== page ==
Another common fill is the tom roll. We will usually use 2-4 toms. Preferably with the same tonality but different pitch.
Thinking Like A Drummer
A very strong drum programming technique that is often ignored by electronic producers is to place the snare not only on the 2nd and 4th beats.
The two most common examples are playing the first snare half a beat (or 16th) earlier or later. Or playing the second snare half a beat (or 16th) earlier or later . Check out the examples below.
When playing drums you will naturally get a different sound when hitting the drum with your left hand versus your right hand. The change in sound is caused by a different hit position, different hit strength, different angle, different air pressure, different response to the second drum stick and so many more variables that make those two hits slightly different. When using Multi-Sampled drum instruments we already have this functionality built-in. Meaning that we get access through MIDI to different samples that were recorded with the drummer’s left hand and different samples that were recorded with the drummer’s right hand.
Sometimes we don’t have L/R drum samples. But, Luckily we can mimic that in Ableton Live.
Let’s create a Left and Right snare hit using the Drum Rack and Simpler.
First, load the same snare samples to two pads in the Drum Rack. I’ve renamed them Right and Left.
I’ll also create a MIDI clip with alternating Left Right Hits.
Right now it sounds like this
To make it more realistic, let’s make some minor changes to the left snare to make it sound a bit different. You can:
– Change the Filter
– Add small random changes to the pan
– Change the pitch by up to 10 cents
– Change the starting point of the sample
Feel free to experiment and add any other small changed you want to the left snare. Even with Audio Effects. But it is important to remember it needs to be subtle, It is the same snare after all.
Same snare for left and right
Small differences between the left and right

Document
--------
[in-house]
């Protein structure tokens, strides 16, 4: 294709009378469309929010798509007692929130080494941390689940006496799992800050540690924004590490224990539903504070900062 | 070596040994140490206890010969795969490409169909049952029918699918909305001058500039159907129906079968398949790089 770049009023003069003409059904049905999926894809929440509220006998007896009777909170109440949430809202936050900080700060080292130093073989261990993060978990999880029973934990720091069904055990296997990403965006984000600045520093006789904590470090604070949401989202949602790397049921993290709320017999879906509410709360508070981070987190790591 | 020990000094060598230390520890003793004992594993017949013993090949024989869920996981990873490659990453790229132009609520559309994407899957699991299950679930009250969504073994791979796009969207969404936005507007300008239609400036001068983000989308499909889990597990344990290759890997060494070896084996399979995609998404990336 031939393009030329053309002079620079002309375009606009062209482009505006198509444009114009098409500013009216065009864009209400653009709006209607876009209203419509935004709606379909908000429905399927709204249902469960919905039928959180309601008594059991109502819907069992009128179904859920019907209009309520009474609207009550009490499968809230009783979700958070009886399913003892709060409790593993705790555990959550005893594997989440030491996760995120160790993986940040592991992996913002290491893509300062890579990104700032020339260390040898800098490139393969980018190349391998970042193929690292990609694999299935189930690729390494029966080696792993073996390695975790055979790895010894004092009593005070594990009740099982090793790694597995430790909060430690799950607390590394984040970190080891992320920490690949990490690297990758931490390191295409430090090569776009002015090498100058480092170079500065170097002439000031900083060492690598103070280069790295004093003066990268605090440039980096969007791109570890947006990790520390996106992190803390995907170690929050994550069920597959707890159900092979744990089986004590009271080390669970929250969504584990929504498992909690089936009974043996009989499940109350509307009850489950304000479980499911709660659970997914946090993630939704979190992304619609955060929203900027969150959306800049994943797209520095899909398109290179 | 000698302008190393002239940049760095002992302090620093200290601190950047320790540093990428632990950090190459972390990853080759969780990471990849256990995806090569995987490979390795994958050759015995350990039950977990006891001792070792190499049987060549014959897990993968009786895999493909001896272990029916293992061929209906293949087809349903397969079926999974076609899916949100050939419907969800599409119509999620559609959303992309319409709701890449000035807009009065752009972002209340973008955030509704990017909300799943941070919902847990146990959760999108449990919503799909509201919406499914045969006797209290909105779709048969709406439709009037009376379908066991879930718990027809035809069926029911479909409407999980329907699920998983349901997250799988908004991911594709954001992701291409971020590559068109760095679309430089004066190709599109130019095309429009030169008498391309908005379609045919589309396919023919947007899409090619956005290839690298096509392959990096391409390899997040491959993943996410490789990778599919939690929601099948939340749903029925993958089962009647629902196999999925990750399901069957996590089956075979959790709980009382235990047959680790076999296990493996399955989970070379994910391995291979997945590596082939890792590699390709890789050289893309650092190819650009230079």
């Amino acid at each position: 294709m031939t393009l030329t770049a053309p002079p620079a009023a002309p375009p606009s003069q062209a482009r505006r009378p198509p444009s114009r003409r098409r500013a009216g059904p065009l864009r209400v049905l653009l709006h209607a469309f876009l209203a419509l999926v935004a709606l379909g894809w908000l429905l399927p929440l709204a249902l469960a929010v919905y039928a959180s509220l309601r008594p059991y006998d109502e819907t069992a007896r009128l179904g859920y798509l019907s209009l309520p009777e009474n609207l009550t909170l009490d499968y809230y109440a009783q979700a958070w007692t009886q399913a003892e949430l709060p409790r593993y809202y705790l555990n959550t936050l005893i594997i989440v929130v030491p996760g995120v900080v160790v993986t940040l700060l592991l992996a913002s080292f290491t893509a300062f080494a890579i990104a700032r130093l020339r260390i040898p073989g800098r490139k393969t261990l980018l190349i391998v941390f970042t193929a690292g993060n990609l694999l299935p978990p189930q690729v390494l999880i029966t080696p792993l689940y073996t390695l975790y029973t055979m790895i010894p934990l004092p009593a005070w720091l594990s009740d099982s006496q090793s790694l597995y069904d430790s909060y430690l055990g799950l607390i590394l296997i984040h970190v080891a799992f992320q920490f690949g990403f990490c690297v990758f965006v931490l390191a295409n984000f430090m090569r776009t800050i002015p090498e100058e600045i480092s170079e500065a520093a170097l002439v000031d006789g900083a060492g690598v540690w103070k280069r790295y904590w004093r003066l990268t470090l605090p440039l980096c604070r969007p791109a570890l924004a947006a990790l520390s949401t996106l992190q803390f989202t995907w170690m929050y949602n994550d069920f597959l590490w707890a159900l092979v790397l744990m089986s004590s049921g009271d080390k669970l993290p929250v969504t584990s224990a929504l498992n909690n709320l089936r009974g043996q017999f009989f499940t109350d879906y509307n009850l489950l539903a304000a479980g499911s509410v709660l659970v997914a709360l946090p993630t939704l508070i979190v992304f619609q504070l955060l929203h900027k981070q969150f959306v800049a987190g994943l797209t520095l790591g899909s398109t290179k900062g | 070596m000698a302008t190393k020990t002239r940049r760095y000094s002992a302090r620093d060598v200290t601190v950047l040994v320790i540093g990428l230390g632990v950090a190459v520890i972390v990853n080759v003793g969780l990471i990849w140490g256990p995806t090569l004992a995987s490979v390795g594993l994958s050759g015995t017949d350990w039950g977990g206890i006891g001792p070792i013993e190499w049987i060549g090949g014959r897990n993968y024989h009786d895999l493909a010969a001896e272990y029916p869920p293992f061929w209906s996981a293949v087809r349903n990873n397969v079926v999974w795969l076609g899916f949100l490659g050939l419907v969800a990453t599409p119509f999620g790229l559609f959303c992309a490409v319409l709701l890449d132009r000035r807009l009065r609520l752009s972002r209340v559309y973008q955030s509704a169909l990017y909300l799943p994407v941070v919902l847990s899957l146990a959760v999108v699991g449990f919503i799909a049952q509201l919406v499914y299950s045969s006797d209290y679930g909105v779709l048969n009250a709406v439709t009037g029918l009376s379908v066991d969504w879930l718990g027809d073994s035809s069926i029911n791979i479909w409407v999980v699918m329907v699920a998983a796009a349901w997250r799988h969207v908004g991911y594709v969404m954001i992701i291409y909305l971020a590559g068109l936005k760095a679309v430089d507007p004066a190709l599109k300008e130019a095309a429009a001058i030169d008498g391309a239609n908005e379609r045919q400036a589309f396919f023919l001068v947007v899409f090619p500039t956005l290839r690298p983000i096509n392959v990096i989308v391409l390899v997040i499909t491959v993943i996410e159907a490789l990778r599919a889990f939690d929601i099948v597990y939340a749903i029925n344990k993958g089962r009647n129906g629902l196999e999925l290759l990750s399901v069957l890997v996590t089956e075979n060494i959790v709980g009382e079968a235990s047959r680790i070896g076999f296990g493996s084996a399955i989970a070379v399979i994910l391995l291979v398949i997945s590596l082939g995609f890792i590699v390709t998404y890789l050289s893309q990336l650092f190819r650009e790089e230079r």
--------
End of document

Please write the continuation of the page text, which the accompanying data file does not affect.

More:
These techniques can be used on any drum element to create a left/right sound.
The most common Ghost hits are ghosts snares but this technique can be used with any sound.
The main concept is that we use velocity to our advantage. In other words, we will have our main drum hits play the loudest and in between, we’ll program lower velocity hits.
In music, Tuplets are irregular rhythms or abnormal beat divisions. We already talked about the most common Tuplet which is the Triplet.
In Ableton Live we can divide each beat to 1 (Quarter notes), 2 (Eight Notes), 3 (Eight Notes Triplets), 4 (Sixteenth Notes), 6 (Sixteenth Notes Triplets, 8 (Thirty-Second notes) and so on. But we don’t have an option to divide the beat to 5, 7, 9 and so on.
When we divide to 5 it’s a Quintuplet and 7 is Septuplets and 9 is Nontuplets.
This type of divisions are used in many styles of music, most noticeably is Neo-Soul (Erykah Badu, Jill Scott etc.) and instrumental hip hop (J Dilla).
To use Tuplets in Ableton Live create a midi note and duplicate it for the amount of tuplets you want plus one. So if you are trying to create a division of 5 (Quintuplets) create 6 MIDI notes. Then use the MIDI Strech Markers to shrink the notes into one beat. Then delete the last extra note.
Check out this Instagram tip we did covering Quintuplets and Septuplets in Ableton Live.
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Flam is a drumming technique that is very common in rock and pop music for drum fills and transitions. Playing a real drum kit. The drummer hit the snare with both sticks right after another creating a different snare sound.
To create this in Ableton Live change your MIDI grid to 1/64 and add one note before your snare.
Here is an example of a regular snare hit on every beat.
Now we add a 1/64 note before each snare to create the flam sound. Feel free to experiment with different velocity.
A real drummer will usually hit the first snare of the flam slightly louder.
Here is a use of flam in a drum fill. Check out the last snare.
We can find influences of Afro-Cuban and Latin rhythms in all styles of music that rely heavily on rhythm and groove.
Clave rhythms and it’s variation are the backbone for all Latin Rhythms. It is traditionally played on two wood sticks that are also called Clave. But today we can find calve rhythms in all styles of music although they might not play it with an actual wood block instrument.
The first clave rhythm we’ll look at is the son clave, the grand father of styles of music like samba and cha-cha.
It is commonly written across 2 bars. This is called the 3-2 son clave as you can see why from the image.
We can also reverse the clave rhythm so a 2-3 clave rhythm will look like this:
Another Popular Clave is the Rumba Clave. Mostly used for Afro-Cuben styles.